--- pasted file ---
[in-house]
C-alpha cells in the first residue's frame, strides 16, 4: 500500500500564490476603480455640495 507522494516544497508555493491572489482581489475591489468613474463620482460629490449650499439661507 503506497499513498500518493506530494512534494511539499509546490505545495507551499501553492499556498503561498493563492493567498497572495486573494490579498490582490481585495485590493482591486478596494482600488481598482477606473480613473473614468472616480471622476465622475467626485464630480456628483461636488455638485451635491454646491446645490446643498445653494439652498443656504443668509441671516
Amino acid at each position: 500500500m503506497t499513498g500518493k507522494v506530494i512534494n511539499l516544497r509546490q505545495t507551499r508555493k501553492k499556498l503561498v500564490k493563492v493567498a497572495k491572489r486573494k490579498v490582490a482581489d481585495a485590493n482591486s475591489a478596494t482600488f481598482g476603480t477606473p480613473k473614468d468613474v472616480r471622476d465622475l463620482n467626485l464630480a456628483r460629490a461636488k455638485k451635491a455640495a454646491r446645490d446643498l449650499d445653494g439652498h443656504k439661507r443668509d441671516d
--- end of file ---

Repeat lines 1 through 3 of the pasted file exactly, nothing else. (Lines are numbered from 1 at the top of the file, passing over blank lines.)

[in-house]
C-alpha cells in the first residue's frame, strides 16, 4: 500500500500564490476603480455640495 507522494516544497508555493491572489482581489475591489468613474463620482460629490449650499439661507 503506497499513498500518493506530494512534494511539499509546490505545495507551499501553492499556498503561498493563492493567498497572495486573494490579498490582490481585495485590493482591486478596494482600488481598482477606473480613473473614468472616480471622476465622475467626485464630480456628483461636488455638485451635491454646491446645490446643498445653494439652498443656504443668509441671516
Amino acid at each position: 500500500m503506497t499513498g500518493k507522494v506530494i512534494n511539499l516544497r509546490q505545495t507551499r508555493k501553492k499556498l503561498v500564490k493563492v493567498a497572495k491572489r486573494k490579498v490582490a482581489d481585495a485590493n482591486s475591489a478596494t482600488f481598482g476603480t477606473p480613473k473614468d468613474v472616480r471622476d465622475l463620482n467626485l464630480a456628483r460629490a461636488k455638485k451635491a455640495a454646491r446645490d446643498l449650499d445653494g439652498h443656504k439661507r443668509d441671516d